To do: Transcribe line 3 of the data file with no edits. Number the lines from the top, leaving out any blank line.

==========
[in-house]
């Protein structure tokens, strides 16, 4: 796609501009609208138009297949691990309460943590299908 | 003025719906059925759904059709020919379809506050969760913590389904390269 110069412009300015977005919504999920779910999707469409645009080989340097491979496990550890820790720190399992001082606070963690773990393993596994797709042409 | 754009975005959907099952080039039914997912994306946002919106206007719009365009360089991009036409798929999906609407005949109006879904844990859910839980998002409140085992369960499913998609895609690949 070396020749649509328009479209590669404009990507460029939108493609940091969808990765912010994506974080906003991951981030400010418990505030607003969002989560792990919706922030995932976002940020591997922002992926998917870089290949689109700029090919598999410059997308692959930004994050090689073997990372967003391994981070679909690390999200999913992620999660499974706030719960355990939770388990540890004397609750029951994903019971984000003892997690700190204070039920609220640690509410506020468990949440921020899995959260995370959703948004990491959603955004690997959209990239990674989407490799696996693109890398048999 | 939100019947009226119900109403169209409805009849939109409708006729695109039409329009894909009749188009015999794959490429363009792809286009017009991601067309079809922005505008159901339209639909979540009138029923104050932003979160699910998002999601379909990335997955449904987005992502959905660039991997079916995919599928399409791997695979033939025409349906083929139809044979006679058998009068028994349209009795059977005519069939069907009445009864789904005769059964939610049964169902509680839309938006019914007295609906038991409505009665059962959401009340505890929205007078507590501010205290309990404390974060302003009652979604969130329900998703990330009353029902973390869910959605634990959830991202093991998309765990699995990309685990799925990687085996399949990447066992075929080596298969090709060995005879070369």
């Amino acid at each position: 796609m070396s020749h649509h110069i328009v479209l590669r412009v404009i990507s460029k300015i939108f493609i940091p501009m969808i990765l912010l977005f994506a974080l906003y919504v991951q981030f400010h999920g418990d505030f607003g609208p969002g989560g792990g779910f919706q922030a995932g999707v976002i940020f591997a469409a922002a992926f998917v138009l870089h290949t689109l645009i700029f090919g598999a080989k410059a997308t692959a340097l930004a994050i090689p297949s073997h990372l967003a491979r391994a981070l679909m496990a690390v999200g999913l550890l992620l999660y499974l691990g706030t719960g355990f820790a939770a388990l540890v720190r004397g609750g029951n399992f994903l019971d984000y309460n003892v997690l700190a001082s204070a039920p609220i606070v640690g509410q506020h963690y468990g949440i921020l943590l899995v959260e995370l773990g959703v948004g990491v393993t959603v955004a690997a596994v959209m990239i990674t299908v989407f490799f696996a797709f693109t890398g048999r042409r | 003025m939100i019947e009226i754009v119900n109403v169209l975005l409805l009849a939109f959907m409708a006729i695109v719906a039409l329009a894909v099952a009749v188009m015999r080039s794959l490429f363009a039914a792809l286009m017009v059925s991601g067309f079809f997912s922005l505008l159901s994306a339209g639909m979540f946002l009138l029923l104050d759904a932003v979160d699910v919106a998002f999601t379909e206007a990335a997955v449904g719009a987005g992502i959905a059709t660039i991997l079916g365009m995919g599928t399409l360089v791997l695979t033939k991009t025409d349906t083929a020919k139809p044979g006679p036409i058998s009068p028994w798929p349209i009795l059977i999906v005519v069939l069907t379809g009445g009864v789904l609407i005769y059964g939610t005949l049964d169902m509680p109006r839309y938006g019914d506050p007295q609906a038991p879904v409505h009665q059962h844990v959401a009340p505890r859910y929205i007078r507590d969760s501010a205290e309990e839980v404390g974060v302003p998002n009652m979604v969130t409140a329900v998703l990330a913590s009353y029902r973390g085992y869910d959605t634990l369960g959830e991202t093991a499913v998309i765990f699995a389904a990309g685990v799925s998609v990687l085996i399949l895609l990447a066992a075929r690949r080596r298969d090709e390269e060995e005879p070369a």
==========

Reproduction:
């Amino acid at each position: 796609m070396s020749h649509h110069i328009v479209l590669r412009v404009i990507s460029k300015i939108f493609i940091p501009m969808i990765l912010l977005f994506a974080l906003y919504v991951q981030f400010h999920g418990d505030f607003g609208p969002g989560g792990g779910f919706q922030a995932g999707v976002i940020f591997a469409a922002a992926f998917v138009l870089h290949t689109l645009i700029f090919g598999a080989k410059a997308t692959a340097l930004a994050i090689p297949s073997h990372l967003a491979r391994a981070l679909m496990a690390v999200g999913l550890l992620l999660y499974l691990g706030t719960g355990f820790a939770a388990l540890v720190r004397g609750g029951n399992f994903l019971d984000y309460n003892v997690l700190a001082s204070a039920p609220i606070v640690g509410q506020h963690y468990g949440i921020l943590l899995v959260e995370l773990g959703v948004g990491v393993t959603v955004a690997a596994v959209m990239i990674t299908v989407f490799f696996a797709f693109t890398g048999r042409r | 003025m939100i019947e009226i754009v119900n109403v169209l975005l409805l009849a939109f959907m409708a006729i695109v719906a039409l329009a894909v099952a009749v188009m015999r080039s794959l490429f363009a039914a792809l286009m017009v059925s991601g067309f079809f997912s922005l505008l159901s994306a339209g639909m979540f946002l009138l029923l104050d759904a932003v979160d699910v919106a998002f999601t379909e206007a990335a997955v449904g719009a987005g992502i959905a059709t660039i991997l079916g365009m995919g599928t399409l360089v791997l695979t033939k991009t025409d349906t083929a020919k139809p044979g006679p036409i058998s009068p028994w798929p349209i009795l059977i999906v005519v069939l069907t379809g009445g009864v789904l609407i005769y059964g939610t005949l049964d169902m509680p109006r839309y938006g019914d506050p007295q609906a038991p879904v409505h009665q059962h844990v959401a009340p505890r859910y929205i007078r507590d969760s501010a205290e309990e839980v404390g974060v302003p998002n009652m979604v969130t409140a329900v998703l990330a913590s009353y029902r973390g085992y869910d959605t634990l369960g959830e991202t093991a499913v998309i765990f699995a389904a990309g685990v799925s998609v990687l085996i399949l895609l990447a066992a075929r690949r080596r298969d090709e390269e060995e005879p070369a």